—Iain Stewart, H-Diplo
"An imposing work of intellectual history, which will no doubt find its place on the shelf alongside some of the classics of the genre. A review of this work could, in some ways, stop there. It is a book one needs discover for oneself—especially at this particular moment in the reception of the postwar French intellectual tradition."
—Stephen Sawyer, H-Diplo
"Moving away from a treatment of concepts as belonging to disciplinarily defined conversations, or even to particular spheres of social life, Geroulanos has written a history of transparency as a passage point of signification, through which a multitude of cultural productions are made legible. The payoff of this methodological innovation is enormous, and Geroulanos offers novel readings of intellectual figures like Jacques Derrida, Max Jacob, and Jean Starobinski alongside analyses of discourses on the black market, cinema, and political integration. The result is an exemplary and surprising intellectual history that the reviewers celebrate for its creativity and ambition. Transparency in Postwar France is not only a major achievement in its own right, but a provocation and an incitement to expand the scope of intellectual history."
—Isabel Gabel, H-Diplo
"Geroulanos has produced not a slice through the history of French ideas, but rather the most comprehensive intellectual history of the postwar French moment since Martin Jay's magisterial Downcast Eyes, published a quarter of a century ago.1 Few histories have weaved together such a range of intellectuals, both the major names—Jean-Paul Sartre, Michel Foucault, Jacques Lacan, Jacques Derrida—but also myriad other figures who are mostly forgotten today, but who wielded significant influence at the time. Breaking free from the gravitational pull of the discipline of philosophy, Geroulanos also tells us about French anthropology, biology, linguistics, even making brief excursions through the history of French policing, film, and in a particularly engaging chapter, gangsters."
"An impressive achievement... The book traverses a staggeringly broad set of ideas linked by the emergence of this concept of transparency in postwar French phenomenology (Emmanuel Levinas, Maurice Merleau-Ponty, Jean-Paul Sartre), history of science (Gaston Bachelard, Alexandre Koyré), Marxism (Sartre and others), structuralism (Louis Althusser, Jacques Lacan, Claude Lévi-Strauss, Michel Foucault), deconstruction (Jacques Derrida). But he does not limit himself to great thinkers and, in an original move, carries his analysis of the transparency metaphor into discourses about the black market, gangsters, juvenile delinquents, and young rebels in New Wave cinema. As Geroulanos demonstrates with great elegance, transparency defies and cuts across philosophical classifications, capturing the emergence of new anxieties, new objects of analysis, and new modes of seeing the world as well as new self-perceptions. Each part of the book traces the fashioning of transparency as a symbol of a totalizing impetus in culture, science, social life, and politics."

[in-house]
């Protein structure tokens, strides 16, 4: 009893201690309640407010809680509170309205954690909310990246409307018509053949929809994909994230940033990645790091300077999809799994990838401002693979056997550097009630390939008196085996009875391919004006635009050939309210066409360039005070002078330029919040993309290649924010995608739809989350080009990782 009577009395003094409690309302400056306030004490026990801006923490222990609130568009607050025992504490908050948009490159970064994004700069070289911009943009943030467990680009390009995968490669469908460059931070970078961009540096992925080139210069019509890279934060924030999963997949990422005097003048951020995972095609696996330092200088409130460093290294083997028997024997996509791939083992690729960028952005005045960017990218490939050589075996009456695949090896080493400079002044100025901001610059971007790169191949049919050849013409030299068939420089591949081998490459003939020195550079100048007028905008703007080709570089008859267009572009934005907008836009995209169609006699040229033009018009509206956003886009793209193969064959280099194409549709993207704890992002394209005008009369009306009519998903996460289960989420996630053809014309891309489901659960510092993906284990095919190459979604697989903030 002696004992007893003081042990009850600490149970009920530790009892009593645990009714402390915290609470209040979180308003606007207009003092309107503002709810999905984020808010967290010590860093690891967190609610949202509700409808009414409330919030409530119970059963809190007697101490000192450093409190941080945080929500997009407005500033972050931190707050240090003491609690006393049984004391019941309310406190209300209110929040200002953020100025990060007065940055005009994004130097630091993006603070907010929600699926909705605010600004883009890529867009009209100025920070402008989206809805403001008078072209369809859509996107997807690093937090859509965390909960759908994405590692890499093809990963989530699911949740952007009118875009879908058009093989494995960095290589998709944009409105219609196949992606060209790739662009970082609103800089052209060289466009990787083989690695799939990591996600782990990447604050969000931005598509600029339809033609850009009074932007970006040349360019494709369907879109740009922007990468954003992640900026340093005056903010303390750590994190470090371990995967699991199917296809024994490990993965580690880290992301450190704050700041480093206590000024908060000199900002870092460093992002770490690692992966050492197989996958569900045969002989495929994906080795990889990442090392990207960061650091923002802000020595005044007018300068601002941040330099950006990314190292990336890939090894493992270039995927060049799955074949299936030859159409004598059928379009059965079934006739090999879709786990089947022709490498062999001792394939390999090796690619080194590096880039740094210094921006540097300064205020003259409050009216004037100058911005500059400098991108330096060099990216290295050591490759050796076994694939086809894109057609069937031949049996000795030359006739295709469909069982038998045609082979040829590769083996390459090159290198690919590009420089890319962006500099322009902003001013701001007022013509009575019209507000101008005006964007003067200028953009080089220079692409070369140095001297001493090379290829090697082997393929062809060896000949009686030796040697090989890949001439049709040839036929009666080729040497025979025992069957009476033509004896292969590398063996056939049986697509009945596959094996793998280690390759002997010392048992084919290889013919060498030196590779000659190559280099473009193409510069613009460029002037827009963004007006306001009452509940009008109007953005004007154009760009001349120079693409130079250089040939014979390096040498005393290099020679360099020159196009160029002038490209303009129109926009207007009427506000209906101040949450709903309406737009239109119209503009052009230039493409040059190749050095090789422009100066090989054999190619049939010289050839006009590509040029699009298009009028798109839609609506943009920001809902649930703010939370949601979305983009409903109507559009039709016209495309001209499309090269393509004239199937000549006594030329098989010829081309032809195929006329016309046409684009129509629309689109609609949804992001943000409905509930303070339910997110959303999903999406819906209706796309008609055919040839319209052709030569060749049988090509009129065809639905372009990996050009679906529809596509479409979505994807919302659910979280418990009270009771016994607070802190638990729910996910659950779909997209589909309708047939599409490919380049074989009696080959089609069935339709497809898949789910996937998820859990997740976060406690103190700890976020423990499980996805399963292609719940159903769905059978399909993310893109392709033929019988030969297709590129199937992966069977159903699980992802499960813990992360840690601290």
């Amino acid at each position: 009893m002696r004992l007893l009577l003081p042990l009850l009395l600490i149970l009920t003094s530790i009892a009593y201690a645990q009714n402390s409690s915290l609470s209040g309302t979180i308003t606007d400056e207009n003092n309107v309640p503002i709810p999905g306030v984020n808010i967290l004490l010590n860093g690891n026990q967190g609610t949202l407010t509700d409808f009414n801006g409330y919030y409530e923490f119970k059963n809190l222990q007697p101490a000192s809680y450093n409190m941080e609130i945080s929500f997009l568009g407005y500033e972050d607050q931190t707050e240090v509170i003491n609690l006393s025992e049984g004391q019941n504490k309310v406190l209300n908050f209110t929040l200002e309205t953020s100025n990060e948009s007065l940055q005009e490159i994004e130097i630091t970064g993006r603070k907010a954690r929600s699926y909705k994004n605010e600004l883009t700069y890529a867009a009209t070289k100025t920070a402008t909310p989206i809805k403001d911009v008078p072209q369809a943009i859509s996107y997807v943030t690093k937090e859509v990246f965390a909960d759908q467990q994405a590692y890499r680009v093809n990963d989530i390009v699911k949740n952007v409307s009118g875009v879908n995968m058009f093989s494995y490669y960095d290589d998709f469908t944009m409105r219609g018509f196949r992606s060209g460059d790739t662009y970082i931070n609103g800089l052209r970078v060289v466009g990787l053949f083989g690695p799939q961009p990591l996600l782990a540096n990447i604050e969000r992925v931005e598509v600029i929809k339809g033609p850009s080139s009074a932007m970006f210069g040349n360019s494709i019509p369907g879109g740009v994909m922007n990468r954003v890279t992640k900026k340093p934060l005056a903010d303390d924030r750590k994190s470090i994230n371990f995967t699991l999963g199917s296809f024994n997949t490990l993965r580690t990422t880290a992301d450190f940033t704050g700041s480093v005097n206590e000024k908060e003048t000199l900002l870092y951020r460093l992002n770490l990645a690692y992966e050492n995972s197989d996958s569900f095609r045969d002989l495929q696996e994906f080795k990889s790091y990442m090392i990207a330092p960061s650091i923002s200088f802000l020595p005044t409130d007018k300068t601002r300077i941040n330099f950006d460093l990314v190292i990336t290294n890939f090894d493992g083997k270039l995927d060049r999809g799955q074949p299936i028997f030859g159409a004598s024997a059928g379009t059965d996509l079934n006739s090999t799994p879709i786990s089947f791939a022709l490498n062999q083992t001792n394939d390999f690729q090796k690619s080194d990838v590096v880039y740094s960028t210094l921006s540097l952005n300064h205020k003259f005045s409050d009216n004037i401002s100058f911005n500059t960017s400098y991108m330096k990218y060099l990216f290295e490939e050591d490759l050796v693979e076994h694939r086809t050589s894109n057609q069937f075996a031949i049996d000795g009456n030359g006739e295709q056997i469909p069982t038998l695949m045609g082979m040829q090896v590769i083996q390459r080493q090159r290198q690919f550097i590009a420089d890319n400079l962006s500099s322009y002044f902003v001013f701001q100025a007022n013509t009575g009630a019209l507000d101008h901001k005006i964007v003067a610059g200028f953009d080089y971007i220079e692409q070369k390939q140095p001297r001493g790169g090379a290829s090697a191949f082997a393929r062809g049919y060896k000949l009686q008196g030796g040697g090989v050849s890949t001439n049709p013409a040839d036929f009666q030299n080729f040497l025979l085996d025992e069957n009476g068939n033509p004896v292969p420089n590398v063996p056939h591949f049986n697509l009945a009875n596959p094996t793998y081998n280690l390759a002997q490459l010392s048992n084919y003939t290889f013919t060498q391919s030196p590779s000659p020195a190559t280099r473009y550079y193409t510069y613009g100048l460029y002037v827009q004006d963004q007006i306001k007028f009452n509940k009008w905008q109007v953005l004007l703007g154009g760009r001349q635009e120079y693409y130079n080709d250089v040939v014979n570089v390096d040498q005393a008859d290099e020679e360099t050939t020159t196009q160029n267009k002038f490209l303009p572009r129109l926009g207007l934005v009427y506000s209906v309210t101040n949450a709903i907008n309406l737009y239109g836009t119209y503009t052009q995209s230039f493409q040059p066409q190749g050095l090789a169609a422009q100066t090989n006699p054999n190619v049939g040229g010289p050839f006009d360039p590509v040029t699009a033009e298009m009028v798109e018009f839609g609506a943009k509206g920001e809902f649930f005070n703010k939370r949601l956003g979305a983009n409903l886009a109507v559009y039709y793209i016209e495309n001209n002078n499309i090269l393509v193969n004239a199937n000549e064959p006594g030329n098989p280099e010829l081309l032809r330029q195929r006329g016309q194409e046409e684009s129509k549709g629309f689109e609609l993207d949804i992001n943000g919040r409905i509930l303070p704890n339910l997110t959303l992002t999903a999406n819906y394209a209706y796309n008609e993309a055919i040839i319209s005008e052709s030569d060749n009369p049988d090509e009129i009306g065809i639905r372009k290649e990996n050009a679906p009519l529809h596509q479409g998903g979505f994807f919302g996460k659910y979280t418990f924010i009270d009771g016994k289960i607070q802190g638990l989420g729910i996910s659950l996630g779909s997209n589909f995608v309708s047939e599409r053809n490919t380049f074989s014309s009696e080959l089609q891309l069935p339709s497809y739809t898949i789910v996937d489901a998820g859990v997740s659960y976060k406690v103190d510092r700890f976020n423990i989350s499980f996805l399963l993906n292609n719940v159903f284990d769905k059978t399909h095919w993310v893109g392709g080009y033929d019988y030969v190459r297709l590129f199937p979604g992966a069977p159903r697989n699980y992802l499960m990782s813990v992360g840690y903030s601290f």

—Carolyn J. Dean, H-Diplo
"Stefanos Geroulanos's book is a conceptual history of another term that postmodernism has sought to problematize: transparency. His ambitious, wide-ranging, and erudite study provides a comprehensive account of this concept's place in French thought since the 1930s, while also rethinking the intellectual history of this period from the standpoint of debates surrounding transparency.... Intellectual historians who believe that their task is to map out the relationships between ideas will find much to admire in Transparency in Postwar France."
—Journal of Modern History
"Geroulanos's ability to interweave disparate fields to reveal a common preoccupation with the problem of transparency during the postwar is an exceptional accomplishment, complex in its task and ambitious in its scope."
—Sarah Shurts, The American Historical Review
"Geroulanos's ability to interweave disparate fields to reveal a common preoccupation with the problem of transparency during the postwar is an exceptional accomplishment, complex in its task and ambitious in its scope."––Sarah Shurts, The American Historical Review
"[This book]demonstrates convincingly that there are indeed important signs being missed all around us, pointing to a longstanding nexus between the Russian Orthodox Church and the country's nuclear-military-industrial complex.Adamsky's groundbreaking book lays out the largely unstudied history of how a nuclear priesthood emerged in Russia, permeated the units and commands in charge of Russia's nuclear forces, and became an integral part of the nuclear weapons industry."––War on the Rocks
"Geroulanos's ability to interweave disparate fields to reveal a common preoccupation with the problem of transparency during the postwar is an exceptional accomplishment, complex in its task and ambitious in its scope."––Sarah Shurts, American Historical Review